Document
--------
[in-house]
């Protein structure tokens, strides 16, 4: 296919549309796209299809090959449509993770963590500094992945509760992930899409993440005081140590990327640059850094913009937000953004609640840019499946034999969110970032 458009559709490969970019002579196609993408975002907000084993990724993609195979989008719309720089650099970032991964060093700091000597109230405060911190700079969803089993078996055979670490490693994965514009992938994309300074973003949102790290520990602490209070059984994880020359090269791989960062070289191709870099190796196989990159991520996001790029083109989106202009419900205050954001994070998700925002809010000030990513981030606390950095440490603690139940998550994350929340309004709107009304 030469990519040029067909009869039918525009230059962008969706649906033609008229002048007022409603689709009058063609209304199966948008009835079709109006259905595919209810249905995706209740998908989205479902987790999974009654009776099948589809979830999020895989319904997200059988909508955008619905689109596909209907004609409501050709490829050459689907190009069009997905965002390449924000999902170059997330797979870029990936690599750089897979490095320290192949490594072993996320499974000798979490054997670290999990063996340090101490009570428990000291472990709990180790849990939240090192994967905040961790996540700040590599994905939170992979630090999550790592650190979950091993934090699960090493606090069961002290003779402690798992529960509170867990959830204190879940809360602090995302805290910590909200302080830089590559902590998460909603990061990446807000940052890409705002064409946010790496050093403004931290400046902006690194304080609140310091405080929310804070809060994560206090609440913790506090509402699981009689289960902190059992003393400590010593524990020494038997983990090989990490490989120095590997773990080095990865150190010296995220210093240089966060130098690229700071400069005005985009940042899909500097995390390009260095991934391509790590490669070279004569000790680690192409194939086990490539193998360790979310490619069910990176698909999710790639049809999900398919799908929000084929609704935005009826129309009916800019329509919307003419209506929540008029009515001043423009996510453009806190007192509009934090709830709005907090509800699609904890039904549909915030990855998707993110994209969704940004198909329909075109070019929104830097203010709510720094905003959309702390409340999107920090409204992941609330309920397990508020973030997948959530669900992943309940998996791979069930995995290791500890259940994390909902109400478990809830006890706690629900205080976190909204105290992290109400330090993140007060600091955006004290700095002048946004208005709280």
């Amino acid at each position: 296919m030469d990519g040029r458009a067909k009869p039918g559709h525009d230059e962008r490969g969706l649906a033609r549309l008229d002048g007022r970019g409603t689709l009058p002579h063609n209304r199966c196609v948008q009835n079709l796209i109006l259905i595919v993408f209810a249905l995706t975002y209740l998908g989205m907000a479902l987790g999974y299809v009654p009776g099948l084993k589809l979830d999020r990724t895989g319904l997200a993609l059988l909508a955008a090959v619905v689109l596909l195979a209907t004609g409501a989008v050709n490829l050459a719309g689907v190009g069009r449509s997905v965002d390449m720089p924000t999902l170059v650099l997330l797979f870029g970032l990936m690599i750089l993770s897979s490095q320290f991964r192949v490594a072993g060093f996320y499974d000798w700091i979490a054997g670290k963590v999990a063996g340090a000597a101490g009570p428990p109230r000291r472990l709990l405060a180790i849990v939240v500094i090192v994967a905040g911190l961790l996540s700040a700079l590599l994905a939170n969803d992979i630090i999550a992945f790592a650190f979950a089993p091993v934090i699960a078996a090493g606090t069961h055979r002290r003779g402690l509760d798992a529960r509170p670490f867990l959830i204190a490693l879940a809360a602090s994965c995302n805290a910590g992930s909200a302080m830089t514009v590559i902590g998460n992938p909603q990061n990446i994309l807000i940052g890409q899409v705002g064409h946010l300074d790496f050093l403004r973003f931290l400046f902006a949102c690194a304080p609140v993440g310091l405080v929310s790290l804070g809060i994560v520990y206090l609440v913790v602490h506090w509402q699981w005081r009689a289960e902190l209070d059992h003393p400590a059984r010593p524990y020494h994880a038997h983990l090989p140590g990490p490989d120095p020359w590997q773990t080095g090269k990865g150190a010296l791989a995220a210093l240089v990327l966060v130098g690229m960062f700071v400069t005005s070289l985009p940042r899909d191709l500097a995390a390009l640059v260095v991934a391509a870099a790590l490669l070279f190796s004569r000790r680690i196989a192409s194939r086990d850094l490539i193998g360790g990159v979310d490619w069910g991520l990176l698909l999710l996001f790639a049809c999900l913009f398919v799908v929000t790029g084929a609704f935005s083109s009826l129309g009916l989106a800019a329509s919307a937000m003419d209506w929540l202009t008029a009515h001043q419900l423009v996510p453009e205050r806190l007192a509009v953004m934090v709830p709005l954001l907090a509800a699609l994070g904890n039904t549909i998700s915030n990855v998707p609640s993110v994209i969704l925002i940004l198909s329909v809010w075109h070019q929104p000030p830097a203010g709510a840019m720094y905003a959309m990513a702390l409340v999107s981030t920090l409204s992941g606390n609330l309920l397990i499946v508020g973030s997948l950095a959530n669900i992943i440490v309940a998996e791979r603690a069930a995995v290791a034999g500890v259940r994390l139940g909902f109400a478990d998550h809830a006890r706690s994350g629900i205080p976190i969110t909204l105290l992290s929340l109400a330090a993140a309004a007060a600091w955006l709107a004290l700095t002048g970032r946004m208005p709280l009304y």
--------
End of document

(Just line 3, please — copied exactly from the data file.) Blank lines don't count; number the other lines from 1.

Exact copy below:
């Amino acid at each position: 296919m030469d990519g040029r458009a067909k009869p039918g559709h525009d230059e962008r490969g969706l649906a033609r549309l008229d002048g007022r970019g409603t689709l009058p002579h063609n209304r199966c196609v948008q009835n079709l796209i109006l259905i595919v993408f209810a249905l995706t975002y209740l998908g989205m907000a479902l987790g999974y299809v009654p009776g099948l084993k589809l979830d999020r990724t895989g319904l997200a993609l059988l909508a955008a090959v619905v689109l596909l195979a209907t004609g409501a989008v050709n490829l050459a719309g689907v190009g069009r449509s997905v965002d390449m720089p924000t999902l170059v650099l997330l797979f870029g970032l990936m690599i750089l993770s897979s490095q320290f991964r192949v490594a072993g060093f996320y499974d000798w700091i979490a054997g670290k963590v999990a063996g340090a000597a101490g009570p428990p109230r000291r472990l709990l405060a180790i849990v939240v500094i090192v994967a905040g911190l961790l996540s700040a700079l590599l994905a939170n969803d992979i630090i999550a992945f790592a650190f979950a089993p091993v934090i699960a078996a090493g606090t069961h055979r002290r003779g402690l509760d798992a529960r509170p670490f867990l959830i204190a490693l879940a809360a602090s994965c995302n805290a910590g992930s909200a302080m830089t514009v590559i902590g998460n992938p909603q990061n990446i994309l807000i940052g890409q899409v705002g064409h946010l300074d790496f050093l403004r973003f931290l400046f902006a949102c690194a304080p609140v993440g310091l405080v929310s790290l804070g809060i994560v520990y206090l609440v913790v602490h506090w509402q699981w005081r009689a289960e902190l209070d059992h003393p400590a059984r010593p524990y020494h994880a038997h983990l090989p140590g990490p490989d120095p020359w590997q773990t080095g090269k990865g150190a010296l791989a995220a210093l240089v990327l966060v130098g690229m960062f700071v400069t005005s070289l985009p940042r899909d191709l500097a995390a390009l640059v260095v991934a391509a870099a790590l490669l070279f190796s004569r000790r680690i196989a192409s194939r086990d850094l490539i193998g360790g990159v979310d490619w069910g991520l990176l698909l999710l996001f790639a049809c999900l913009f398919v799908v929000t790029g084929a609704f935005s083109s009826l129309g009916l989106a800019a329509s919307a937000m003419d209506w929540l202009t008029a009515h001043q419900l423009v996510p453009e205050r806190l007192a509009v953004m934090v709830p709005l954001l907090a509800a699609l994070g904890n039904t549909i998700s915030n990855v998707p609640s993110v994209i969704l925002i940004l198909s329909v809010w075109h070019q929104p000030p830097a203010g709510a840019m720094y905003a959309m990513a702390l409340v999107s981030t920090l409204s992941g606390n609330l309920l397990i499946v508020g973030s997948l950095a959530n669900i992943i440490v309940a998996e791979r603690a069930a995995v290791a034999g500890v259940r994390l139940g909902f109400a478990d998550h809830a006890r706690s994350g629900i205080p976190i969110t909204l105290l992290s929340l109400a330090a993140a309004a007060a600091w955006l709107a004290l700095t002048g970032r946004m208005p709280l009304y």